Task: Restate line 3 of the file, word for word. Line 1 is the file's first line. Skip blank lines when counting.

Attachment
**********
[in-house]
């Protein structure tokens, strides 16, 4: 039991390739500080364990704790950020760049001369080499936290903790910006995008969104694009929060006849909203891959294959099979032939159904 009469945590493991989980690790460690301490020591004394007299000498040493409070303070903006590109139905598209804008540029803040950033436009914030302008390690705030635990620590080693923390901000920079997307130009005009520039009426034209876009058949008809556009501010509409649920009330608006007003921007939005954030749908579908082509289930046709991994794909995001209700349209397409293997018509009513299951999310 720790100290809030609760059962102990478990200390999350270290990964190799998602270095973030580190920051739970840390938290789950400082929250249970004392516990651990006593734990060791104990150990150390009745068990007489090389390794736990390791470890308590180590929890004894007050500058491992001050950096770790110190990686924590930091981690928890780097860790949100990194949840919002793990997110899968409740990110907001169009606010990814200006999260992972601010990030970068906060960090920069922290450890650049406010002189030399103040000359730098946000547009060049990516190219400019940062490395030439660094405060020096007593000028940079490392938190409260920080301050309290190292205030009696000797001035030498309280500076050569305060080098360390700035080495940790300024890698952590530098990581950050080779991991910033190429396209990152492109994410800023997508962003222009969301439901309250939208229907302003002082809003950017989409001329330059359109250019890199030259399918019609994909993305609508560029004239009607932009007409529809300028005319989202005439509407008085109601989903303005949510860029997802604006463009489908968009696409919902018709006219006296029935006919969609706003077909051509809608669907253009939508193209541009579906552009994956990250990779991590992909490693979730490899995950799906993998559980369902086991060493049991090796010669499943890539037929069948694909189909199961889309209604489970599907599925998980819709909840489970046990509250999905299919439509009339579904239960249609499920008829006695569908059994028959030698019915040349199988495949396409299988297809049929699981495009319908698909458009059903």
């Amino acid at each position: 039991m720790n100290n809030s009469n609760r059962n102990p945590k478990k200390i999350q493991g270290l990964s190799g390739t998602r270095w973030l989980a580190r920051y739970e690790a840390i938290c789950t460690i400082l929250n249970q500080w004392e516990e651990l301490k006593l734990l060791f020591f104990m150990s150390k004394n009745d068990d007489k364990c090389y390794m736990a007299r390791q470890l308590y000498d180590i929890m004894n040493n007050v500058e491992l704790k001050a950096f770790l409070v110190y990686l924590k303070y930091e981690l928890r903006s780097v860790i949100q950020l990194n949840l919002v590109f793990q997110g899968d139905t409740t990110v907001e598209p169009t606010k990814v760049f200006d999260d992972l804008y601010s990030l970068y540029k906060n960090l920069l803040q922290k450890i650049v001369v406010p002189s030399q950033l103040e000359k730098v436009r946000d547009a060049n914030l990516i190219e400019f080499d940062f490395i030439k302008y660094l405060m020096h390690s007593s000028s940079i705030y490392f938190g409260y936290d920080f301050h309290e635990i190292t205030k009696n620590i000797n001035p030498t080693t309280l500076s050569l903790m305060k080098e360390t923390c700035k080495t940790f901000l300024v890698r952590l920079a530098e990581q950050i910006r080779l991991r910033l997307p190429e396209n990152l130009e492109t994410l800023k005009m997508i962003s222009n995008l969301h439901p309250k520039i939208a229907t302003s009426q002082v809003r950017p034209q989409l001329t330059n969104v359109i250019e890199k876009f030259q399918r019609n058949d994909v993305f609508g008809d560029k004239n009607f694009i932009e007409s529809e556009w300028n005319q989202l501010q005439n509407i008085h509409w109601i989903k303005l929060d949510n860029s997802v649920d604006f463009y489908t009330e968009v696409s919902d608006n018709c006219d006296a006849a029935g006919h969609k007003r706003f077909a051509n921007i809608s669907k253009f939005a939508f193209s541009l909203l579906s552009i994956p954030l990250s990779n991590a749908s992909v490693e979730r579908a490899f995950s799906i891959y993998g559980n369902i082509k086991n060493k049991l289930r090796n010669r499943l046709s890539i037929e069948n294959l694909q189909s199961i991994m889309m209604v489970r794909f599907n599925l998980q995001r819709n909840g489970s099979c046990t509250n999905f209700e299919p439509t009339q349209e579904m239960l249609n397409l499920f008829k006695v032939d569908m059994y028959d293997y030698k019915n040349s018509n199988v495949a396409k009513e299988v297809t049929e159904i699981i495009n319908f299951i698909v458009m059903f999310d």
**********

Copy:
């Amino acid at each position: 039991m720790n100290n809030s009469n609760r059962n102990p945590k478990k200390i999350q493991g270290l990964s190799g390739t998602r270095w973030l989980a580190r920051y739970e690790a840390i938290c789950t460690i400082l929250n249970q500080w004392e516990e651990l301490k006593l734990l060791f020591f104990m150990s150390k004394n009745d068990d007489k364990c090389y390794m736990a007299r390791q470890l308590y000498d180590i929890m004894n040493n007050v500058e491992l704790k001050a950096f770790l409070v110190y990686l924590k303070y930091e981690l928890r903006s780097v860790i949100q950020l990194n949840l919002v590109f793990q997110g899968d139905t409740t990110v907001e598209p169009t606010k990814v760049f200006d999260d992972l804008y601010s990030l970068y540029k906060n960090l920069l803040q922290k450890i650049v001369v406010p002189s030399q950033l103040e000359k730098v436009r946000d547009a060049n914030l990516i190219e400019f080499d940062f490395i030439k302008y660094l405060m020096h390690s007593s000028s940079i705030y490392f938190g409260y936290d920080f301050h309290e635990i190292t205030k009696n620590i000797n001035p030498t080693t309280l500076s050569l903790m305060k080098e360390t923390c700035k080495t940790f901000l300024v890698r952590l920079a530098e990581q950050i910006r080779l991991r910033l997307p190429e396209n990152l130009e492109t994410l800023k005009m997508i962003s222009n995008l969301h439901p309250k520039i939208a229907t302003s009426q002082v809003r950017p034209q989409l001329t330059n969104v359109i250019e890199k876009f030259q399918r019609n058949d994909v993305f609508g008809d560029k004239n009607f694009i932009e007409s529809e556009w300028n005319q989202l501010q005439n509407i008085h509409w109601i989903k303005l929060d949510n860029s997802v649920d604006f463009y489908t009330e968009v696409s919902d608006n018709c006219d006296a006849a029935g006919h969609k007003r706003f077909a051509n921007i809608s669907k253009f939005a939508f193209s541009l909203l579906s552009i994956p954030l990250s990779n991590a749908s992909v490693e979730r579908a490899f995950s799906i891959y993998g559980n369902i082509k086991n060493k049991l289930r090796n010669r499943l046709s890539i037929e069948n294959l694909q189909s199961i991994m889309m209604v489970r794909f599907n599925l998980q995001r819709n909840g489970s099979c046990t509250n999905f209700e299919p439509t009339q349209e579904m239960l249609n397409l499920f008829k006695v032939d569908m059994y028959d293997y030698k019915n040349s018509n199988v495949a396409k009513e299988v297809t049929e159904i699981i495009n319908f299951i698909v458009m059903f999310d």